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The Unpredictability of Office 365 Performance in a Work-from-Home Culture

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I often talk about modern workforces and how we have evolved from the 9 to 5 culture of going to work at some office or branch, and 8-hours later we come home. Sort of funny to even think that those days ever existed when today we’re expected to be able to respond 24 x 7, no matter where we are. We work from airports, coffee shops, planes and trains… I work from a ferry… we work from client sites far away from home and we work, of course… from home. And we work from home a lot. The expectation is that we are responsive so that we are never the bottleneck between a happy customer, a growing pipeline, a new design coming to market or a social media campaign being launched.

And to be responsive, we need our collaboration and file sharing apps to respond too—these days, often apps that sit in the cloud like Office 365 (O365). In other words, we need these apps to perform on demand.

Technically speaking, latency plays a significant role in in whether or not an app performs as we expect, when we need it. Often the misconception is that network bandwidth does the trick—but in reality, while adding bandwidth to a network can help streamline traffic, and ultimately allow us to get the most bang for our network spend, it doesn’t much assist with the experience a user has of an application. That requires a change in latency, and perhaps a boost that comes from tools purpose-built to accelerate apps regardless of latency.

An easy way to think about this is a drive from San Francisco to New York takes 44 hours. Even if I add more lanes to the freeway to make space for more cars, the drive is still going to take roughly 44 hours. Apps behave similarly. Unless the latency changes between the starting point and end point, my app response time will remain as is.

SF to NYC

Courtesy of Google Maps

Interestingly, I was running a test while working from my home office yesterday. Pretty straight forward stuff. Sitting in Marin County just north of San Francisco, one would think that I am relatively close to an O365 cloud pop, and my latency low.

At Riverbed these days we often talk about the incredible IT complexity of navigating today’s hybrid enterprise networks and apps. We talk about how unpredictable application performance can be as a result. But it wasn’t until yesterday that I realized just how significant that statement is. We absolutely NEED applications to perform to get our jobs done and done well for our company. But as network conditions seems to change like the wind, the performance of our business apps aligns.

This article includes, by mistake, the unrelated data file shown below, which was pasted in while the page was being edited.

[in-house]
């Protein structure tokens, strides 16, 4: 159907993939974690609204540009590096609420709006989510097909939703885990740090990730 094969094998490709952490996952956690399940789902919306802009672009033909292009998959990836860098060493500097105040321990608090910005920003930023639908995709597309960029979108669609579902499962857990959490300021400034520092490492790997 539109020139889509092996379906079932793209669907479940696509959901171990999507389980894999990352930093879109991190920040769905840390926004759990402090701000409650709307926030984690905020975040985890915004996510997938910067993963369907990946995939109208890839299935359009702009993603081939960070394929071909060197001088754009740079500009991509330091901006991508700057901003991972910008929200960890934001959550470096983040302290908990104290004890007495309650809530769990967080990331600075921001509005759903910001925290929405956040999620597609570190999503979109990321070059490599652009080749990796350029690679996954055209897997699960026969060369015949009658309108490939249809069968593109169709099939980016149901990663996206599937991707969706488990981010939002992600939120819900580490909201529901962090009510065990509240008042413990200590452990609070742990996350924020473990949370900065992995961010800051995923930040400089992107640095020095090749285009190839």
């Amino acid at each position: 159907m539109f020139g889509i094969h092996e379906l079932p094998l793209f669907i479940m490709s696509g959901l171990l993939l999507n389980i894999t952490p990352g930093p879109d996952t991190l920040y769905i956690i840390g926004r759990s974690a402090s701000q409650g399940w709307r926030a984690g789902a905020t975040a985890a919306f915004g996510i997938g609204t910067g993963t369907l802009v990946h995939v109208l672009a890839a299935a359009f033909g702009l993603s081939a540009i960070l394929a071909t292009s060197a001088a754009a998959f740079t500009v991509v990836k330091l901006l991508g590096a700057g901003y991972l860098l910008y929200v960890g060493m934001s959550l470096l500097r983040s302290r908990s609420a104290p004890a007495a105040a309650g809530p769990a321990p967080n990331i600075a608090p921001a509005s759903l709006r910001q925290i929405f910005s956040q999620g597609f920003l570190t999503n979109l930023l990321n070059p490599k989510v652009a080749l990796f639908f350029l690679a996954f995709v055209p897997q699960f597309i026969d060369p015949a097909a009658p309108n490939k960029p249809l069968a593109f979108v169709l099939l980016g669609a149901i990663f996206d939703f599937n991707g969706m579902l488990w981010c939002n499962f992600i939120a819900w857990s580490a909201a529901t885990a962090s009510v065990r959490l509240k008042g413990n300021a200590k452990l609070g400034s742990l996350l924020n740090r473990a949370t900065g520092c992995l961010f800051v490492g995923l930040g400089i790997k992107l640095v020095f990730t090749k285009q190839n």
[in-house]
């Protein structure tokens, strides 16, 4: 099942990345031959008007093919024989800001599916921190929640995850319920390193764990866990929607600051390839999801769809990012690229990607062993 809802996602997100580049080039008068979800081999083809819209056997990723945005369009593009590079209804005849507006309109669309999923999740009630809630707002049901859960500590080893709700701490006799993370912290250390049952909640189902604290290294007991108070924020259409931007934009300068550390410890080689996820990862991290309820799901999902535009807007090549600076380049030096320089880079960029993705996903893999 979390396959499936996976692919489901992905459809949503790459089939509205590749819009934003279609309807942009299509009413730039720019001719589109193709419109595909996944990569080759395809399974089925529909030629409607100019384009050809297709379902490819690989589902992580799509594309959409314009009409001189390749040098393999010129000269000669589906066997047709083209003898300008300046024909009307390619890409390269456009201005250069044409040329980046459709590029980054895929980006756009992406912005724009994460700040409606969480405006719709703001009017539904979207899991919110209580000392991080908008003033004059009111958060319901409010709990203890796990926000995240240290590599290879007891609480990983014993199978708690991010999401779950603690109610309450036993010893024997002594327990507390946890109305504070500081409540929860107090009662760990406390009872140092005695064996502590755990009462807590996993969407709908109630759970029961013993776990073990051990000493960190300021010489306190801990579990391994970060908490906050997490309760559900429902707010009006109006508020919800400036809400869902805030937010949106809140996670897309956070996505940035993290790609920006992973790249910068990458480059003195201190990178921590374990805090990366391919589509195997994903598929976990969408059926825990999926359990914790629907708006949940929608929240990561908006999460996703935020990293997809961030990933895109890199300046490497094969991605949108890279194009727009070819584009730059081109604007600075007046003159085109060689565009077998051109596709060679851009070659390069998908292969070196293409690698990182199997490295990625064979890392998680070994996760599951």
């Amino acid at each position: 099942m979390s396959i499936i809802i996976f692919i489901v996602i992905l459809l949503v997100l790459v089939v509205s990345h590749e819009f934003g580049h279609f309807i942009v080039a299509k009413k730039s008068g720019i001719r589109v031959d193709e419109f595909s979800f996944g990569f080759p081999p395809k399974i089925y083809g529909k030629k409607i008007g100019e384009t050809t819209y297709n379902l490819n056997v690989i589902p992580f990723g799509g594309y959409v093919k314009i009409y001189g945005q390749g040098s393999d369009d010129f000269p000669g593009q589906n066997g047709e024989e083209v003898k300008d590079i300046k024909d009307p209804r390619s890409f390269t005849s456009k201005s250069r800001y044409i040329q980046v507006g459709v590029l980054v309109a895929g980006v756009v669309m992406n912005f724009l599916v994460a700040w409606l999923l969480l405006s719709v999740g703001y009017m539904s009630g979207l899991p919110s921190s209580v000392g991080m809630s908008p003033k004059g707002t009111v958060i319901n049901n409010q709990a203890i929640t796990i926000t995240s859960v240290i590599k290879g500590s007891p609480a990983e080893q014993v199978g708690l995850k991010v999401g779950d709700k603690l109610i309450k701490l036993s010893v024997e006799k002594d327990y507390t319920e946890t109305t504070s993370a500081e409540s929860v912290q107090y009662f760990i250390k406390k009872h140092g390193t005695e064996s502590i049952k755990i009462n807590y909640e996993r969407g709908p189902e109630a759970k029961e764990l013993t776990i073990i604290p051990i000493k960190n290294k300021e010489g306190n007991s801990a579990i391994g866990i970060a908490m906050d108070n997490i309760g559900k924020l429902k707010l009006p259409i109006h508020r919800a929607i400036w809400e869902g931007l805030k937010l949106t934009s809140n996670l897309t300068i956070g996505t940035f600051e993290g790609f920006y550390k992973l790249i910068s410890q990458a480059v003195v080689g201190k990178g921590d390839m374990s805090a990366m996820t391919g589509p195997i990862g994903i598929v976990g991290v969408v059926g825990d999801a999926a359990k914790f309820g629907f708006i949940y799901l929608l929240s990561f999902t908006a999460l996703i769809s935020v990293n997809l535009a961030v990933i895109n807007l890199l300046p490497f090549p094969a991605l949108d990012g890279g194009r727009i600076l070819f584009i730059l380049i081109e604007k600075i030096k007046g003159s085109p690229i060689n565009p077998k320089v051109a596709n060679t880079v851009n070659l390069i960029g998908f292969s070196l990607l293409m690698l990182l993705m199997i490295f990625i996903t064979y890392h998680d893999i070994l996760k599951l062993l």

So I was in my home office uploading a very large file with embedded video and graphics yesterday to SharePoint as a part of my recent endeavor to better understand the impact of application performance on business outcomes. In this case I was looking at the difference between a cold upload with the Riverbed SaaS Accelerator cloud service, versus an upload that was NOT enabled with Riverbed SaaS Accelerator.

In this particular case, while the cold file upload to O365 using SaaS Accelerator performed 45% faster than the upload of the same file without SaaS Accelerator, it took a little longer than I expected. Mind you—I was working from a home network (for me it was Comcast Infinity), but we all do that, so it’s a reasonable test.

After the upload, I decided to ping my system to see what my average latency was telling me. FROM THE SF BAY AREA, where you would expect latencies to always be low for O365, my latency average at this particular time was 196ms. You would think I was on the other side of the world! Comcast is getting a call from me!

Ping!

Ping!

Later in the day, I did a warm upload of the same large file, also using SaaS Accelerator. First of all, the result of the warm upload performed over 4000% faster than the original cold upload (4413.51% to be exact, going from several minutes to just a few seconds), for the most part, a testament to the Riverbed application acceleration. I also checked the latency at my home office. Now it was 91ms. Not as low as I would expect, but improved since earlier for whatever reason.

Ping!

Ping!

So again, we talk about our modern workforces accessing varying networks, and the unpredictability of application performance because of always changing conditions. As we work from home and other places such as airports, client sites, coffee shops and so on, IT teams may have no control over the conditions employees encounter as they need applications to help them execute their jobs.

So the moral of this story for enterprises with many employees who are making things happen at any hour of the day:

  • Application performance is incredibly unpredictable in today’s digital climate
  • The biggest impact on app performance—latency—will change for reasons that are out of IT control
  • Riverbed SaaS Accelerator can make sure business apps like O365 perform—no matter what the conditions may be.

Incidentally, I recently noted on LinkedIn that a common misconception in a global enterprise is that SD-WAN alone will eliminate application performance concerns. But as we have discussed in this blog, ensuring the applications we invest in always perform at their best requires us to take on latency—and perhaps even more complex than network management, latency is incredibly unpredictable in today’s digital world! Here’s a short video from my partner Brandon Carroll, CCIE #23837 introducing a way to address both.

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